DJ Fresh and the Legend of the “Tonite Show”.

DJ Fresh is a DJ and producer who makes more rounds than his turntables.

His original home of Baltimore, Maryland is just one of the many places DJ Fresh has called Home. He moved from B-More when he was nine years old, landing him in the South Bay city of San Jose. It was at this time in his life, the nine year-old “fresh” kid decided to add the DJ to his name, and committed himself to his music.

DJ Fresh is now a veteran producer and DJ, who’s name rings bells- just as his beats rattle trunks. His resume boasts projects and performances with Hip-Hop heavy weights such as Nas, Common, and Raekwon. And his travels have lead him to the East coast, the West coast, and now, he is poised to go on an international tour with Lil Kim.

But before he made that move to embark on his next journey, I caught up with DJ Fresh, as the workaholic was poised to record yet another track for the upcoming Tonite Show project. He and rapper San Quinn couldn’t spare a minute to pause the track as they were grinding away on the next track for the upcoming DJ Fresh album.

In this brief video interview, Fresh gives us insight into the formula behind the Tonite Show series…The Tonite Show with DJ FRESH from New America Media on Vimeo.

DJ Fresh’s “Tonite Show” album series can been seen via advertisements floating in the bay area streets, and can be heard rattling trunks in the Bay Area and beyond.  He has teamed up with a number of talented producers, and formed the group, “The Whole Shabang”. The Whole Shabang production team works with the top Bay Area artists, such as J- Stalin, D-Lo. , and Messy Marv; amongst others. To get a taste of what the combination of talented producers and top artists sounds like, here is a three piece special:

A new track titled “I Am” by an up and coming artist, Young Gully

Secondly, a track titled “Hardest in the Bay” by D-Lo.

And lastly, an older track, but still one of my favorites, “We go dumb in the Bay” by Mistah Fab.

This article was originally posted on youthoutlook.org

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From One Drum.

“How many different drum patterns do you think there are?”,  A talented producer and good friend, Jamon Dru of “The Whole Shabang” production team once asked me; I still don’t have an answer…

Jamon Dru isn’t the person you’d find burning incense, studying books on Marcus Garvey’s Universal Negro Improvement Association, and playing a Congo while ironing his Kente cloth. Actually, your more likely to catch him producing tracks for the Bay Area’s top artist. He has produced tracks for D. Lo, Beeda Weeda, and many others; recently he composed the beat for the Messy Marv track “7 seconds flat“. And even though Jamon Dru makes beats for West Coast gangsta rap, I’d bet my favorite dashiki, that even he would agree: no matter how many different drum patterns there are, they all tell a story- a story of the African Diaspora.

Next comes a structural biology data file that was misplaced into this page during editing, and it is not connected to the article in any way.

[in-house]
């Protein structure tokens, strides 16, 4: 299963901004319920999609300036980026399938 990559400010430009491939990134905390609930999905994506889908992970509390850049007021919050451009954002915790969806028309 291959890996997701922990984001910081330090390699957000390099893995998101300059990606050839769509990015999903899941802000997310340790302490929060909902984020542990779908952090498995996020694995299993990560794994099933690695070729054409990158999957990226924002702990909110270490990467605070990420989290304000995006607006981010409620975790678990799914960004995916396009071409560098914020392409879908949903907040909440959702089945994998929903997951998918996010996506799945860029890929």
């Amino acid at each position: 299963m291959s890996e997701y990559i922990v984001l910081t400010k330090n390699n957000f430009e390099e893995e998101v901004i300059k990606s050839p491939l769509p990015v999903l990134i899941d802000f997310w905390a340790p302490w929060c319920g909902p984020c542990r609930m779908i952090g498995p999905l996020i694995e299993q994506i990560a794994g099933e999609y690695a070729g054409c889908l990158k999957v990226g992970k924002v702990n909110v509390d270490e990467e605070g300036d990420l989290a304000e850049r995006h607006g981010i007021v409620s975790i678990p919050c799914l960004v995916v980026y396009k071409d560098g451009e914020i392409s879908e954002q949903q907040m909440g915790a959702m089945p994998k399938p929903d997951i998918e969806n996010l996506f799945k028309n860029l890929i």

On the other side of the African Diaspora is talented artist and good friend, Messiah Ramkissoon of “Royal Alliance Music Group”.  The Trinidadian artist, with the Brooklyn background and Howard University education, is a true word smith. And it shows in his craft. The highlight of his resume: 3-time Apollo winner. But this isn’t about the accolades, this is about the African Diaspora connecting through one drum. Messiah recently did a song which was crowned the winner of the Sudanese’s government’s political action competition in effort to get citizens to participate in voting in the first Democratic election in 24 years.

Messiah worked with Cheb YaCine , Al-SadProxy, Langa and video producer Nas Jota, as emcees from the states to Sudan came together for this political track titled B Sotoka (With Your Vote).

The intercontinental connection between artist within the African Diaspora is nothing new. The collaborative efforts between the Washingtonian emcee with Nigerian lineage we know as Wale, and the Somalian spitter they call K’naan has been a breath of fresh air. Wale and K’naan have done shows together, and the duo also have two collaborative songs, ” TV on The Radio” and “Um Ricka“, both songs are more than worth the listen.

Speaking of “worth the listen”, a small portion of the world is awaiting the May 18th release of the “Distant Relatives” project by Queens, NY artist Nasir “Nas” Jones, and one of the heirs to the Marley throne out of Trenchtown, Damian Marley. The highly anticipated Nas and Damien Marley album are both examples of the musical connection taking place in the African Diaspora in current popular music. Here is a dope interview by Hard Knock TV on the “Distant Relatives” project.

I listened to the tracks by Messiah, K’Naan, J-Stalin, and Damian Marley over and over, trying to answer the initial question posed to me Jamon Dru. I figured four different artists from different parts of the world would have different sounding drums. That thought didn’t last too long… not only do the drums sound alike, but the subject matter is identical : guns, drugs, jail, war, capitalism, AIDS, and the concept of “race” are just a few things that are ever-present in the African Diaspora.

In the end, Jamon Dru’s question was probably a joke or a riddle… there is infinite number of possible drum patterns… but there is no doubt that they all tell 1 story: the story of the African diaspora.